Monday, July 04, 2005

Teachers want $40K/year to start. I want merit pay. Let's see if we can work something out.

I made a point on Fark about merit pay for teachers, which someone took issue with (or perhaps I should write that as "with which someone took issue" to prevent ending it with a preposition). This person asked me to enlighten everyone on how I would do so. Here is my response:

I'm glad you asked. See, I'm not an educator, so I don't know every measurable quality necessary for being a meritorious teacher, but I know for a fact that other occupations are able to come up with ways of deciding who is earning their money and who is filling space. If a teacher has the ability to determine which students in his or her class merits an "A" and which ones deserve an "F," wouldn't it be reasonable to assume that school administrators should have the ability to determine which teachers encourage their students to excel and which do not?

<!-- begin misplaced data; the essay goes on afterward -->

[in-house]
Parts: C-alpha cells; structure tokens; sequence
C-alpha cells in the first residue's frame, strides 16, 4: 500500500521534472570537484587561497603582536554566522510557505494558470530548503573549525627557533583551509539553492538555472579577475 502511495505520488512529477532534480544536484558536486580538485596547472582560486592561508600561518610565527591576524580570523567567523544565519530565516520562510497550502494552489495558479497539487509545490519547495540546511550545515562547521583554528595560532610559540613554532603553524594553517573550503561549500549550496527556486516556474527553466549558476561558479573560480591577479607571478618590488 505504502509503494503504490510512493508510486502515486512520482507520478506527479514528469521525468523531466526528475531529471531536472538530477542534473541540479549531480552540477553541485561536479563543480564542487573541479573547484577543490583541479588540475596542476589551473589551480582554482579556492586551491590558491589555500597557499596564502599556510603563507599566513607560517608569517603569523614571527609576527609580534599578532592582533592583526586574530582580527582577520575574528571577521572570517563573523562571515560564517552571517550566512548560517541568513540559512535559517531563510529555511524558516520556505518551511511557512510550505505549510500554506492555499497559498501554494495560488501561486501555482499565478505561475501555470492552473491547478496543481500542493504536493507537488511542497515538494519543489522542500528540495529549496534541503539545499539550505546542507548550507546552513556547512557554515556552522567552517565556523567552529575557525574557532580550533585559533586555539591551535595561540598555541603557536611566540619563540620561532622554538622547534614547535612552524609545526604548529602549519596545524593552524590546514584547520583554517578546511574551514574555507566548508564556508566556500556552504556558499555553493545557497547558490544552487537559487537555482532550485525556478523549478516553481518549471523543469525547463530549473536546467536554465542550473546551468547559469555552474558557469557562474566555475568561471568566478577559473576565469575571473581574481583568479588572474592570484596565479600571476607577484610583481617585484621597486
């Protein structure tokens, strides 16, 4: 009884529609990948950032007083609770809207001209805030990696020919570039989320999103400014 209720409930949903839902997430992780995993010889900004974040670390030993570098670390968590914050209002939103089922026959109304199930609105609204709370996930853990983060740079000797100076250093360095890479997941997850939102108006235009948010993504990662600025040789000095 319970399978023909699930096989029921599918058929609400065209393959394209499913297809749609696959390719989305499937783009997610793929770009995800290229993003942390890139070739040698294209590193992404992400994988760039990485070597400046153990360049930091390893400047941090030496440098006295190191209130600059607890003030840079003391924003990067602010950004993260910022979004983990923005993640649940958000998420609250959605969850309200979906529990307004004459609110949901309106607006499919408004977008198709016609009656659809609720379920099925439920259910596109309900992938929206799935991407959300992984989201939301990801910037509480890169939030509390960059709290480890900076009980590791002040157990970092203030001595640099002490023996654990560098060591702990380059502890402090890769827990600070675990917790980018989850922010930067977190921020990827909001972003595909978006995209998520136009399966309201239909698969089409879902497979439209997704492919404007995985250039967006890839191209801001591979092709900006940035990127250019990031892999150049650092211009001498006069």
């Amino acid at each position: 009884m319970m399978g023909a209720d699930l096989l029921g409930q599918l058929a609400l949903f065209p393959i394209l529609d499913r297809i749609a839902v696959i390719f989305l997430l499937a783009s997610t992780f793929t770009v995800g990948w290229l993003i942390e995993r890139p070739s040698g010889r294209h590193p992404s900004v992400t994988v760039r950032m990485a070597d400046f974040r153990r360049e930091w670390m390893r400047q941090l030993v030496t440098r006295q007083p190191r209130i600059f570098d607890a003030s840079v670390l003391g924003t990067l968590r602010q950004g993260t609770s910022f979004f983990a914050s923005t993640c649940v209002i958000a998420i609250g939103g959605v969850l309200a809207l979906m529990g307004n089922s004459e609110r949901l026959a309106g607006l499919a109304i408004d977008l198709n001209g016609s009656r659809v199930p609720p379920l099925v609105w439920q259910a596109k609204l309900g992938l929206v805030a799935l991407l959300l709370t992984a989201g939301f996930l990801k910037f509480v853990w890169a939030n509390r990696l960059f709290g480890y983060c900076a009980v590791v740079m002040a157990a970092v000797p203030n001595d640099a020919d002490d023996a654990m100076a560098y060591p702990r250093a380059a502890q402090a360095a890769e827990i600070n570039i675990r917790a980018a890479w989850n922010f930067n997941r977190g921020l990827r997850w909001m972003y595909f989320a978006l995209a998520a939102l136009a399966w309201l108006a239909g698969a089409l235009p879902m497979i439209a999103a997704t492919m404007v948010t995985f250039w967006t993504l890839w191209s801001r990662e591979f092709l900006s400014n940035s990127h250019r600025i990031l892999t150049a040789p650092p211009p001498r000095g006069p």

Presumably, there are expert educators out there who would be able to put together a set of reasonable, unbiased, and measurable criteria to judge teachers by. Using such criteria, even if imperfect, would be better than not holding anyone accountable for the success or failure of their teaching methods.

Sure, it may be difficult, but if they can determine excellence -- albeit crudely -- in something as hard to pin down as acting (Oscars) and writing (everything from Hugo's to Nobel Prizes), why wouldn't they be able to do it in teaching? Your question almost makes it sound like there is no way to measure success in teaching, which if true means there is no possible way to determine if any teacher is earning his or her pay.


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